Chemalite had a promising first year and will likely continue to make profits for its shareholders over the next five years.
The first year of business is important for predicting the future success of a company. The aim of the memo is to analyze the financial data from Chemalite and make a recommendation on the prospects of holding investments in Chemalite.
Positive net income
Negative cash flow from operating activities
Cash invested in business
Falling bank account balance
Start up expenses already incurred
Net income understates potential of business
Lifetime of patent
Zero liabilities. Chemalite financed all of its start up costs through money contributed by the initial investors. Furthermore, it did not need any outside financing for operations during its first year. Therefore, the only claims on Chemalite’s assets are the investors.
Positive net income. It is common for a business to loose money during its first year because of startup costs. However, despite these costs and only selling products for half of its first year, Chemalite had a net income of 39,375.
Negative cash flow from operating activities. Although Chemalite had retained earnings, it had negative cash flow from operating activities because it sold on account. There is no reason to assume this account will not be paid, and therefore this negative cash flow is not concerning in terms of income.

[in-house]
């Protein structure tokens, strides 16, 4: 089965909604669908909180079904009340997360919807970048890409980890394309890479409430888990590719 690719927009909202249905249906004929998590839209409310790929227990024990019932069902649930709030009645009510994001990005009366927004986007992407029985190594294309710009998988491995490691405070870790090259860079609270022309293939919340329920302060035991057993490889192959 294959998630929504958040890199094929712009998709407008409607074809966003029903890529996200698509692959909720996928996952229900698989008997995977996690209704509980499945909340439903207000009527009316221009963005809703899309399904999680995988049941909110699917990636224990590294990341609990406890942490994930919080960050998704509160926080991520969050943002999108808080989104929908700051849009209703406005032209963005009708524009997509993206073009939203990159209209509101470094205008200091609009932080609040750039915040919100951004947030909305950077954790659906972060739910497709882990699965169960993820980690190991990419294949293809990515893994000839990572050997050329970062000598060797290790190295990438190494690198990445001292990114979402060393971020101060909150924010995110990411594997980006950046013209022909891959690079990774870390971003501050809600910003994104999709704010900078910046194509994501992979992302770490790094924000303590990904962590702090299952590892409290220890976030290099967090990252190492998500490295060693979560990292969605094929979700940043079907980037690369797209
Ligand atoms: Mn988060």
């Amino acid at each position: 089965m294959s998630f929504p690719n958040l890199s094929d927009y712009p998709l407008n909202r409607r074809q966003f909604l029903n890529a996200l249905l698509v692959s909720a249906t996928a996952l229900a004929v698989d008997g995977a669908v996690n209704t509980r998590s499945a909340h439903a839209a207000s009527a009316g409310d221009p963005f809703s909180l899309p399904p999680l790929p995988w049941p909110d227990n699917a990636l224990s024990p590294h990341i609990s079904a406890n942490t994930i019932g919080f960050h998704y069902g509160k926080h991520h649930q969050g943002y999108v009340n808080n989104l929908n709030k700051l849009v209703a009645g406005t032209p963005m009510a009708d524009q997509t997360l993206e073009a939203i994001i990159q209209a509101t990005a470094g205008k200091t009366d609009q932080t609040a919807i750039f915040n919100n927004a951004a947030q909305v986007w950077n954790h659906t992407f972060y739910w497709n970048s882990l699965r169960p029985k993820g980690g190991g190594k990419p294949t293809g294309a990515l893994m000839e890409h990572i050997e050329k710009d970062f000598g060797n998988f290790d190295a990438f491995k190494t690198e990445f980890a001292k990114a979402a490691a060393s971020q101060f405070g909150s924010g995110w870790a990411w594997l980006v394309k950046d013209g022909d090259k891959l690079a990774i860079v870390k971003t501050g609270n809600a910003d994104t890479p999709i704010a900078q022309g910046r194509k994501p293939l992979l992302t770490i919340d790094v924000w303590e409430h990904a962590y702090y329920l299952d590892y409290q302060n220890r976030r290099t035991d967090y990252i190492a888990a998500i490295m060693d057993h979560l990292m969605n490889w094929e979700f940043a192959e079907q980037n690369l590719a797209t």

Cash invested in business. The cash flow statement indicates that Chemalite used its cash to invest in the business. Chemalite spent $212,500 on equipment for producing Chemalites.
Falling bank account balance. Some investors were worried that Chemalite was loosing money (not making a profit) because the bank account balance was steadily falling. While a positive net income tells us this is not true, the falling bank account balance is still cause for some concern and needs to be...
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